NEW DELHI: An Indian billionaire close to Prime Minister Narendra Modi is trying to buy a broadcaster seen as the last major critical voice on television, stoking fears about media freedom in the world's largest democracy.
Under Modi, India has slipped 10 places in the Reporters Without Borders press freedom ranking to 150 out of 180, with critical reporters often finding themselves behind bars and hounded on social media by supporters of the ruling BJP.
Gautam Adani — Asia's richest person, with interests ranging from Australian coal mines to India's busiest ports — announced late Tuesday that his firm had indirectly acquired a 29% stake in NDTV and was bidding for a further 26 per cent.
NDTV said that the move came "without any discussion" with the broadcaster, "or the consent of the NDTV founders", journalist Radhika Roy and economist Prannoy Roy.
Its two channels, one in Hindi and one in English, stand out among India's myriad rolling news broadcasters for inviting on critics of the government as well as their hard-hitting reporting.
It has already been hit by a slew of legal cases that its owners said were a result of its reporting.
On Wednesday morning an employee at NDTV told AFP that there was a "general sense of shock and disbelief" in the newsroom following the announcement.
"We only found out from other news agency flashes and channels about the takeover and then all hell broke loose," the employee said, asking to remain anonymous.
"People are still trying to figure out what has happened and what will happen. There is a sense of uncertainty since it is only a matter of time till the new management comes in."
Geeta Seshu, founder of the Free Speech Collective, an independent organisation that advocates press freedom, said that "the space for independent journalism has shrunk alarmingly over the last few years."
"The few brave journalists who continue to put out information are also battling court cases, are lodged in jail for long periods without bail, attacked or silenced permanently," Seshu told AFP.
Seshu said that while NDTV has been "struggling" commercially for some time, "the manner of this takeover is shocking, given the naked display of economic and political muscle".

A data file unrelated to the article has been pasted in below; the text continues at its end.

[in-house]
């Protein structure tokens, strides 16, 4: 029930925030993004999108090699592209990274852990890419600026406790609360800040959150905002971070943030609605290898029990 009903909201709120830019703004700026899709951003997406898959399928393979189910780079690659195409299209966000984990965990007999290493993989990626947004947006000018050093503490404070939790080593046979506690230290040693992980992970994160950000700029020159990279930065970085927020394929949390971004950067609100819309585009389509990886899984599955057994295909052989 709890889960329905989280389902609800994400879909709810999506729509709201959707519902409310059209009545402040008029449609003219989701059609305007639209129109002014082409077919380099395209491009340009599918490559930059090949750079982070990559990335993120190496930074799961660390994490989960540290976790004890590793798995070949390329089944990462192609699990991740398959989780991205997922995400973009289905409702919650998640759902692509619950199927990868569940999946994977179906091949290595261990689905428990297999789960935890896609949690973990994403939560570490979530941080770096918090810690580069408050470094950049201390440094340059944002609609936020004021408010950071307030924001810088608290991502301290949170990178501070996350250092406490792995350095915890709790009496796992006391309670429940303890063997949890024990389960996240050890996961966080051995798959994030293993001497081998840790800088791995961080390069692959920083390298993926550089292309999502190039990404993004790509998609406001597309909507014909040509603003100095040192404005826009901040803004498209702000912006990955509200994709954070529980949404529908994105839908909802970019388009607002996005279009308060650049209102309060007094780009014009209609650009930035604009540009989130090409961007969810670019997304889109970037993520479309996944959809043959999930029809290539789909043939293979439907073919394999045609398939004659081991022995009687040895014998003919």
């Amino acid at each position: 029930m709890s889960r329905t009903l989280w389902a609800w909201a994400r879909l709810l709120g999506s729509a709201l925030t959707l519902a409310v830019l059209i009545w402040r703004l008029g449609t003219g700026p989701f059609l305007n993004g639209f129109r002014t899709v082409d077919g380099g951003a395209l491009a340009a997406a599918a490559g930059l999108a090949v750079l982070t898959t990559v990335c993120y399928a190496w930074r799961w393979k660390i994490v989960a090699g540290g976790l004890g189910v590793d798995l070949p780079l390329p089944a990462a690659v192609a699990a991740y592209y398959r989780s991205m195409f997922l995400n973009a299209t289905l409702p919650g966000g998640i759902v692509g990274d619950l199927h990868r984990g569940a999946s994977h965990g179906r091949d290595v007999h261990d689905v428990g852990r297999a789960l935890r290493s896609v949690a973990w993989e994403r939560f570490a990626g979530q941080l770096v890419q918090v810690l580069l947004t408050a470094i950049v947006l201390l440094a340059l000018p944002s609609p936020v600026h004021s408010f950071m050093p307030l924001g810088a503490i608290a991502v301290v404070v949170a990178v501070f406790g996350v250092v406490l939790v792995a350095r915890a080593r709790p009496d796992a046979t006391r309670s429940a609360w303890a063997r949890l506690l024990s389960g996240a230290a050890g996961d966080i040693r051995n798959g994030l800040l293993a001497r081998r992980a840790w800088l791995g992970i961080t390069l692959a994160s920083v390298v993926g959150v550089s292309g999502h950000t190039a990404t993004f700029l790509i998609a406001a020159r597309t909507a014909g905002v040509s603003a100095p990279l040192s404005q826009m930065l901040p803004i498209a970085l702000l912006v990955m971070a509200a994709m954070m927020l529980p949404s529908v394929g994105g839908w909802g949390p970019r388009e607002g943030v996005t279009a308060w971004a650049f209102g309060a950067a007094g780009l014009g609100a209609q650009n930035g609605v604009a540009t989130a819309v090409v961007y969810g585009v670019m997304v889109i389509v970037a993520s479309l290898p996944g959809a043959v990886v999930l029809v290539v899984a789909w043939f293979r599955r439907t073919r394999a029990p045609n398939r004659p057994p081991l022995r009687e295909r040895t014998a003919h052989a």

The Adani group's closeness to the government was "hardly a secret", she added.
Self-made billionaire Adani, 60, this year overtook fellow Indian Mukesh Ambani to become Asia's richest man, with a net worth of $139 billion according to Forbes, behind Jeff Bezos and ahead of Bill Gates.
Modi and Adani both come from the western state of Gujarat, and the latter's conglomerate has expanded aggressively in recent years, including into new areas like airports and renewable energy.
But this growth into capital-intensive businesses has raised alarms, with Fitch Group's CreditSights warning on Tuesday that the group was "deeply overleveraged".
Ambani's wealth and influence have also grown under Modi — he now owns more than 70 media outlets that are followed by at least 800 million Indians, according to Reporters Without Borders.
This includes a majority stake in Network18, one of the biggest media conglomerates in the country, which owns several leading broadcasters.
NDTV's integrity has been a bright spot in a media landscape compromised by increasing corporate control, said P Sainath, the founder and editor of the grassroots reporting network People's Archive of Rural India.
"Under the circumstances and under the pressure they've worked in, they really stand out," he said.
Hartosh Singh Bal, journalist at Caravan magazine — a rare critical voice among print media — said the takeover could bring the curtain down on "the only channel left that could be called partly independent".
"The government influence on the media is growing. The control of what I call oligarchs — the Adanis and the Ambanis — is also growing and it will keep on growing," he told AFP.
"This (takeover) means there is almost no independent media left and that shrinking space is extremely dangerous."
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